• Electrically conductive – good static dissipation properties
  • More economical than hose

Limitations of Hose

  • Heavier than tube
  • Does not dissipate heat well
  • Expands and shortens under pressure
  • Limited operating temperature range
  • Requires regular replacements
  • Greater allowable minimum bend radius
  • Larger OD than tube for the same ID
  • Often electrically non-conductive with poor static dissipation properties
  • Generally more expensive than tube
  • Metal fittings vulnerable to corrosion

Benefits of Hose

  • Flexible – can be used in dynamic applications, where the components on either side of the assembly do not move with respect to each other
  • Longer lengths
  • Can usually be fabricated much faster than a tube assembly by less skilled personnel.
  • If low quantities are required, can be less expensive than a tube to fabricate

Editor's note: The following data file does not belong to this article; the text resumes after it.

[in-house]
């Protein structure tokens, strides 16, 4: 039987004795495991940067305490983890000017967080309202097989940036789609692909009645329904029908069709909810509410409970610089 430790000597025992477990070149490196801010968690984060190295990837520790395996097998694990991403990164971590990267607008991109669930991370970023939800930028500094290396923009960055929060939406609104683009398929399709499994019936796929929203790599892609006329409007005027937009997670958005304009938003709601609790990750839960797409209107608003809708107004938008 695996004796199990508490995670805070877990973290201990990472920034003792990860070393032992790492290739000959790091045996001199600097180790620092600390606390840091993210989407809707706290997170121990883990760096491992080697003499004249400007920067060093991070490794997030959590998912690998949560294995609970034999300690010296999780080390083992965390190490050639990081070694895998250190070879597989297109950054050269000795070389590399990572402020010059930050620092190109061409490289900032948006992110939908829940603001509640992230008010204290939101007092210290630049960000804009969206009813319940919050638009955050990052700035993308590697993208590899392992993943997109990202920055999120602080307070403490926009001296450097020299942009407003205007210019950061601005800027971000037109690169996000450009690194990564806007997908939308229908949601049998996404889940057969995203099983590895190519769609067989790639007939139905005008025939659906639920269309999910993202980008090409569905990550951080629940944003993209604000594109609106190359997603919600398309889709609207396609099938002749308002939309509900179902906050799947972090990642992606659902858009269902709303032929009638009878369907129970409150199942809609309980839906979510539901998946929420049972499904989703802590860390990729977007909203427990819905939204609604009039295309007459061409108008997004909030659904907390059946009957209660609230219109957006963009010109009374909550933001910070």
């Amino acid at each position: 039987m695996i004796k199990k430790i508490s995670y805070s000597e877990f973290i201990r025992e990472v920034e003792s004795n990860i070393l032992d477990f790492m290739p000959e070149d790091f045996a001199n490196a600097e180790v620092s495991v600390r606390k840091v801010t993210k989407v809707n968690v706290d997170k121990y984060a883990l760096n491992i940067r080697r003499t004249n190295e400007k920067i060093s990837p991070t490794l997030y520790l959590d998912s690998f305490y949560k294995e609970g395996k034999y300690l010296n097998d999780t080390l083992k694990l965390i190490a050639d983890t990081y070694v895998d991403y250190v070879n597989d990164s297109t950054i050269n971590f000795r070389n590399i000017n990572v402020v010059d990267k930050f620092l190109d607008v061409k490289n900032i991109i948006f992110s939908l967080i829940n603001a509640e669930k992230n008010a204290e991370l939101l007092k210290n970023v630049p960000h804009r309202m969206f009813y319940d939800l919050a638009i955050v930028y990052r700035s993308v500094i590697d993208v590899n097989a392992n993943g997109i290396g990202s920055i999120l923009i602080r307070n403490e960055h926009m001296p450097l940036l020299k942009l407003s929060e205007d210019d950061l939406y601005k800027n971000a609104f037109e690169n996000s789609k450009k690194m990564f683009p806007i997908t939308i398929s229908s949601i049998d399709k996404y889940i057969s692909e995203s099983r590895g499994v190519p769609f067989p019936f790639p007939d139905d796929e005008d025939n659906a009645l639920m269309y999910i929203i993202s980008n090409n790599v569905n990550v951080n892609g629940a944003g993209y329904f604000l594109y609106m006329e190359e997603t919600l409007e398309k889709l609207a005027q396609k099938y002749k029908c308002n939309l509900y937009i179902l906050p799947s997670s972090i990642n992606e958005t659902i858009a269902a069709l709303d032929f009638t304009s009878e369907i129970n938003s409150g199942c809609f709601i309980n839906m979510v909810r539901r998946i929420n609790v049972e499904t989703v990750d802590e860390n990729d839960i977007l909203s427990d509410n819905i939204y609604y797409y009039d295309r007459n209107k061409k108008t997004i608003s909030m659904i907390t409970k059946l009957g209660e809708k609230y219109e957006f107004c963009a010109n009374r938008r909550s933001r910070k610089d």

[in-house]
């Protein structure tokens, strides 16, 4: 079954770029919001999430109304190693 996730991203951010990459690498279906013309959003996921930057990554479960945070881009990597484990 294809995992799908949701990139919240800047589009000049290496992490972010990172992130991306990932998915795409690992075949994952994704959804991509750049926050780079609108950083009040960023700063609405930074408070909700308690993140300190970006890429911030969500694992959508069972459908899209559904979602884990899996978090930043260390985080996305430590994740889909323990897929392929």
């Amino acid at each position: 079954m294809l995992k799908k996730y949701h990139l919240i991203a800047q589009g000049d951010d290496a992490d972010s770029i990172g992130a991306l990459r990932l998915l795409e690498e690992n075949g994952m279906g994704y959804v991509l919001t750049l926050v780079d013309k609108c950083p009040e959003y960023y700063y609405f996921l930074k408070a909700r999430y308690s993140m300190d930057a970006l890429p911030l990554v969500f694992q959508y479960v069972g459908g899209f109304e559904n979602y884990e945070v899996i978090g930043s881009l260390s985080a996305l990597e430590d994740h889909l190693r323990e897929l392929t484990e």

• Easier to install in tight quarters
  • Typically less vulnerable to corrosion
  • Does not transfer vibration and noise
  • Better heat insulator
  • Larger bend radius facilitates smoother flow/less flow resistance         

Limitations of Tube

  • Can only be used in static (rigid) applications, where the components on either side of the assembly do not move with respect to each other
  • Typically, 20’ maximum length
  • Specialty equipment and expertise needed to design and produce metal tube assemblies
  • In very low quantities, the cost per assembly can be more than a hose